Dr Saleema Rehman
Dr Saleem Rehman, an Afghan refugee, services as a frontline warrior at a private hospital in Rawalpindi. Image Credit: UNHCR/twitter

Dubai: As the country battles to control novel coronavirus, a female Afghan refugees doctor have won hearts of Pakistanis for being the front line warrior in treating the poor patients including coronavirus victims.

Dr Saleema Rehman is serving some of the poorest patients in a small Holy Family Hospital in Rawalpindi, Pakistan.

The United Nations High Commissioner for Refugees tweeted to pay tribute to Dr Rehman. “At Holy Family Hospital in Rawalpindi, Afghan refugee Dr Saleema Rehman provides a lifeline to some of the poorest people in Pakistan,” says the UNHCR tweet.

Confirmed coronavirus cases in Pakistan has risen to 4322 on Thursday morning with 63 deaths while the country is facing acute economic crisis due to lockdown.

Lifetime struggle

According to UNHCR, as an Afghan refugee in Pakistan, the 28-year-old Dr Rehman has faced a lifetime of barriers in her quest to get an education.

After nearly three decades of study, Saleema has beaten the odds by training to become the first ever female Turkmen refugee doctor in Pakistan. “I have a duty to help women. I feel so lucky. In my community many girls do not get this opportunity. I think it is in my destiny,” she said.

This sense of duty led her to specialise in gynaecology. Every day, she delivers around five babies at Rawalpindi’s Holy Family Hospital and cares for 40 women in each ward, many of whom live in poverty. Treatment is free. However, there are two patients for every bed and she works long shifts to attend to them all, according to information available on UNHCR website.

Her priority is to serve people

“Sometimes we eat dinner at 2am,” she says, from the hospital staff room. Her first priority is people, even here, as she offers an exhausted colleague water and wraps a blanket around her shoulders. “We have to put aside our hunger.”

Female police constable

Life in refugee camp

Growing up in the Turkmen refugee community in northwest Pakistan, cultural expectations and insecurity meant Saleema faced an endless battle for education. As a refugee, that battle was twofold — but she was not alone.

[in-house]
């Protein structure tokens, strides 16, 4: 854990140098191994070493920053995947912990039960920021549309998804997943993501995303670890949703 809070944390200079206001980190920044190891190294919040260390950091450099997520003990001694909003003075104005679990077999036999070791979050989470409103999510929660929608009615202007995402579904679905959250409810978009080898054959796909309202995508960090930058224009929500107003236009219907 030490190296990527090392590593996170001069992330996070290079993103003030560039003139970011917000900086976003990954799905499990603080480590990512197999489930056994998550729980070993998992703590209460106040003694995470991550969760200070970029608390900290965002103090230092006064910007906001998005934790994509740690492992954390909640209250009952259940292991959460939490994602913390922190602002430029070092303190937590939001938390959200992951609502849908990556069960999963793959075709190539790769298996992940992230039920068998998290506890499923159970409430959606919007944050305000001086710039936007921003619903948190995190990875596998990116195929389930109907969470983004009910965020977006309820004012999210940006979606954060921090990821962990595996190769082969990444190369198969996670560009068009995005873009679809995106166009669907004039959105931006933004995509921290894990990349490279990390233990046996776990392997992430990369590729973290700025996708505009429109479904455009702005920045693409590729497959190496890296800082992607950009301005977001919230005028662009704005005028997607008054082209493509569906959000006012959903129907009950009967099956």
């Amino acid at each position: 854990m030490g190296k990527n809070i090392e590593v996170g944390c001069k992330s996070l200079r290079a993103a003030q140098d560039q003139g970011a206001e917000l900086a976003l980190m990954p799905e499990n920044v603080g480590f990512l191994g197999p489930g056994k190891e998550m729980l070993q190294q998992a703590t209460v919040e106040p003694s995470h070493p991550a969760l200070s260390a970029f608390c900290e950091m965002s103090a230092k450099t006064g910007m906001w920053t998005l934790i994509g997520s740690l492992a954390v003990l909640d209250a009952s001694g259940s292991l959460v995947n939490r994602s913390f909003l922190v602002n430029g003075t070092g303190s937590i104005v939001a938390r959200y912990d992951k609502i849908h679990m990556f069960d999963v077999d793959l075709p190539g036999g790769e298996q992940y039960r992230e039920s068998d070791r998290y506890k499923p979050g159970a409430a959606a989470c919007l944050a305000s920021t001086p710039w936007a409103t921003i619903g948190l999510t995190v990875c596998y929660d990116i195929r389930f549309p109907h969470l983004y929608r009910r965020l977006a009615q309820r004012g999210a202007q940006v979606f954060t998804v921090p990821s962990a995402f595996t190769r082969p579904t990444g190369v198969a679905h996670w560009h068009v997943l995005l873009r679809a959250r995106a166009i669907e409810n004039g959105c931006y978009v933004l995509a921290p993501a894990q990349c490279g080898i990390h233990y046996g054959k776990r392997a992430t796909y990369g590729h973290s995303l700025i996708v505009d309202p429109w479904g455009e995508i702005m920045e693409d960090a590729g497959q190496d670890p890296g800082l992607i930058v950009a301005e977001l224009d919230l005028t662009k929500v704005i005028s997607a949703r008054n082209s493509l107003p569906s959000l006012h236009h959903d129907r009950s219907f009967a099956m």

Her father, who fled Afghanistan at the age of 13, was by her side at every step. He helped to open local schools and advocated for girls’ education. By day, he sold bananas to keep his daughter’s dream alive. By night, he designed carpets.


Eventually, after years of schooling, a highly-prized scholarship offered by Pakistan opened the doors to Saleema’s medical career.

“Saleema applied for three consecutive years for medical scholarships,” says her father Abdul, 49. “She was always struggling to make her dream come true. We faced many challenges from our elders who said that we should not be sending children to school, but finally, we won. We got that fruit for which we struggled a lot.”

Dr Saleema Rehman
Dr Saleema during an operation at a hospital in Rawalpindi, Pakistan Image Credit: UNHCR/twitter

Three years into her placement at Holy Family Hospital, Saleema is flourishing. Her supervisor, Humaira Bilqis, has helped to nurture her talent.

“She is very special,” says the consultant gynaecologist. “She has worked so hard in her life. Whatever challenge we give her, she never says no — day or night, she doesn’t hesitate. She has never disappointed me. I am very proud of her.”

“I didn’t know she was a refugee,” she adds, glowing with pride. “I don’t see her as that. We have never thought of her as not Pakistani. She is one of us. She is an asset for her country. After knowing it, I am even more proud of her.”

Next year, Saleema will finally finish her specialisation as a gynaecologist. But, as a refugee, her future as a doctor in Pakistan is uncertain.

“Training is allowed, studies are allowed,” she says. “But what to do afterwards? If the Pakistan government allows us Afghan refugees to practice here, we can be very helpful to our community, and I can work for the Pakistanis as well.”

Girls' education

“Whenever I go home, women come to me and say they feel very proud. I am so happy that maybe their ideas will change and they will send their daughters to school. I want them to get an education. This will make a difference to generations.”

“Even my own niece wants to be a doctor,” she adds, laughing. “She always takes my stethoscope. She calls me Doctor Aunt.”

“If there is a problem in my community, they ask me because I have a daughter who is a doctor. It is a great sense of pride for us. Saleema is an example for Pakistan, for our community, for Afghanistan. She is an example for people,” her father said.